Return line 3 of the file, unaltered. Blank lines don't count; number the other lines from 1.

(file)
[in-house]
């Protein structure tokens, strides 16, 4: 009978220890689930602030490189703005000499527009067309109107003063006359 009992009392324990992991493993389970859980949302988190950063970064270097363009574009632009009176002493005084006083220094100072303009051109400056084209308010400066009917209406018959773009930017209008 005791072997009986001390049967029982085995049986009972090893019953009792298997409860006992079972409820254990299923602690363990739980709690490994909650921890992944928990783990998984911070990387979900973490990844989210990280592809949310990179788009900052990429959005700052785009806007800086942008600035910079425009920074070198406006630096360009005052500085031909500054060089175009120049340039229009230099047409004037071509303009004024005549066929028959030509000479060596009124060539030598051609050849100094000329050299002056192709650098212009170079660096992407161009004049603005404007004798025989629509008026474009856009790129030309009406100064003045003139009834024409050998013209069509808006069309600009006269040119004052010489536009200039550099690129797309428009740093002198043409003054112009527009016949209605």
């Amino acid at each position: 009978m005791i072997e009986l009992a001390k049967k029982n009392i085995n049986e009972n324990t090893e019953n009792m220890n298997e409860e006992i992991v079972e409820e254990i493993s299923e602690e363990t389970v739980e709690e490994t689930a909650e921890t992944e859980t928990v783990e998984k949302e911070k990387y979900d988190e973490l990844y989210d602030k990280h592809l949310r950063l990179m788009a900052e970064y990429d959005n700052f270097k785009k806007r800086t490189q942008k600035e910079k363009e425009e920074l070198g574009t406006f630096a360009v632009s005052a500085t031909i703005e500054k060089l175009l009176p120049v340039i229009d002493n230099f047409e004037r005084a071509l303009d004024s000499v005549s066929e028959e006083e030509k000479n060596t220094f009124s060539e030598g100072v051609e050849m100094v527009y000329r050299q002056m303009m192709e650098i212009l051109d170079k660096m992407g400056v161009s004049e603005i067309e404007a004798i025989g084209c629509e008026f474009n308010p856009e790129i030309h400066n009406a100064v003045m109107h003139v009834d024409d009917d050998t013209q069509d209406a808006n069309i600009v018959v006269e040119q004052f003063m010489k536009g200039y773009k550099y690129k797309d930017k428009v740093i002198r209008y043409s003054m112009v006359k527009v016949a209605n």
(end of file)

């Amino acid at each position: 009978m005791i072997e009986l009992a001390k049967k029982n009392i085995n049986e009972n324990t090893e019953n009792m220890n298997e409860e006992i992991v079972e409820e254990i493993s299923e602690e363990t389970v739980e709690e490994t689930a909650e921890t992944e859980t928990v783990e998984k949302e911070k990387y979900d988190e973490l990844y989210d602030k990280h592809l949310r950063l990179m788009a900052e970064y990429d959005n700052f270097k785009k806007r800086t490189q942008k600035e910079k363009e425009e920074l070198g574009t406006f630096a360009v632009s005052a500085t031909i703005e500054k060089l175009l009176p120049v340039i229009d002493n230099f047409e004037r005084a071509l303009d004024s000499v005549s066929e028959e006083e030509k000479n060596t220094f009124s060539e030598g100072v051609e050849m100094v527009y000329r050299q002056m303009m192709e650098i212009l051109d170079k660096m992407g400056v161009s004049e603005i067309e404007a004798i025989g084209c629509e008026f474009n308010p856009e790129i030309h400066n009406a100064v003045m109107h003139v009834d024409d009917d050998t013209q069509d209406a808006n069309i600009v018959v006269e040119q004052f003063m010489k536009g200039y773009k550099y690129k797309d930017k428009v740093i002198r209008y043409s003054m112009v006359k527009v016949a209605n």